The prophet Amos invokes a judgment scene; God will remember all that the rich have doe to abuse the poor. Amos lists the offenses. Trampling and destroying the needy and the poor, in other words running roughshod over them. The rich violate the Sabbath in order to make more money and not miss a single opportunity for profit. The next verse regards adjusting the scales of measure to cheat people, and without telling them. Next he condemns that practice of slavery, still around today and in our own country; slavery steals human dignity from the person. Then, just as today, even the gargbage will be sold for profit; although the verse refers back to the Mosaic law of allowing some grain to remain standing in the field so that the poor can have food that they harvest on their own. Here, the “refuse of the wheat” will be sold instead, denying the poor their food.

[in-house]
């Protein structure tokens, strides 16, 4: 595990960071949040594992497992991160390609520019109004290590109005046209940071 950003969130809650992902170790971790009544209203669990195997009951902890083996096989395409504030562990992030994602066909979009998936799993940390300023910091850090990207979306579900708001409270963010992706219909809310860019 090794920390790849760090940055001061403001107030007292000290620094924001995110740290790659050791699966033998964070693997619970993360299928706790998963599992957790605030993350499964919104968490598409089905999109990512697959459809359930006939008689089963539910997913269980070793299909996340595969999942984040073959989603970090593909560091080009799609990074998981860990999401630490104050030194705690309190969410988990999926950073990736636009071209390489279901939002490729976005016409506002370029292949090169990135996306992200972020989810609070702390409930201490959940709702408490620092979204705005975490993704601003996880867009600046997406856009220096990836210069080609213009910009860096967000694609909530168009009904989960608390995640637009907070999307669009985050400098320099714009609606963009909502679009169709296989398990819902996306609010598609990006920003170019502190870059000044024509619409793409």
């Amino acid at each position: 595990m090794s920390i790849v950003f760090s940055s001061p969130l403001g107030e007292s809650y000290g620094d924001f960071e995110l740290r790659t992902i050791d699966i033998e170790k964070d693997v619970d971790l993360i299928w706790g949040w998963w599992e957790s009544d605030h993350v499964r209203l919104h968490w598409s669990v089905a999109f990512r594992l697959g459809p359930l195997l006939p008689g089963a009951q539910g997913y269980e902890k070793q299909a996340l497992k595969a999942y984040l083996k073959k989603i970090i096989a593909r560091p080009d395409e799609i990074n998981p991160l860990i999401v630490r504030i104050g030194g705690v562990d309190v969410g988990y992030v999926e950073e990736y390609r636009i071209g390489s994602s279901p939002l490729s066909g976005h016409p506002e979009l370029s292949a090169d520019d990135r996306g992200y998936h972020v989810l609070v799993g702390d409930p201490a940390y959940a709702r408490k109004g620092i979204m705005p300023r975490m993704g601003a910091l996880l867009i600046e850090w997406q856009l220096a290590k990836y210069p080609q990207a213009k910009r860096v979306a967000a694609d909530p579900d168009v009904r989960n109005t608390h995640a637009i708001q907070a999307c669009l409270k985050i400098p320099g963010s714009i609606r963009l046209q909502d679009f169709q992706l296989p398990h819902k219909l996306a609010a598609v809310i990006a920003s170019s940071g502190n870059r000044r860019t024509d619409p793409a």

These are not just some ancient sins, but very much thriving today in our capitalistic economic culture, where everyone has a number based on credit availability. The economics of the reign of God is not capitalism. This may sound like a heresy to most Americans. Amos worked during the reign of Jeroboam II in the 8th century, a time of economic prosperity for Israel. He boldly proclaims his visions to the nations and to their kings. God is not some local national God of Israel, but the Lord of the nations, and the nations will be judged for their oppressions, largely economic and religious. He rails against what is happening in the “sanctuaries” dedicated to the fertility deities of the ancient near East.

Alan Hartway

Theological Studies at Catholic Theological Union, Chicago IL; Master of Fine Arts, Poetics, at Naropa University, Boulder CO 1996; Master of Arts, Greek Classics, University of Colorado, Boulder CO 2012; Taught at Naropa University from 1999 through 2015; Chair of Interdisciplinary Studies from 2007-2015; Member of the Missionaries of the Precious Blood, Kansas City Province since 1974; Pastor at Guardian Angel Catholic Church, Mead, CO, ministry from 2007-2020 Currently Retired

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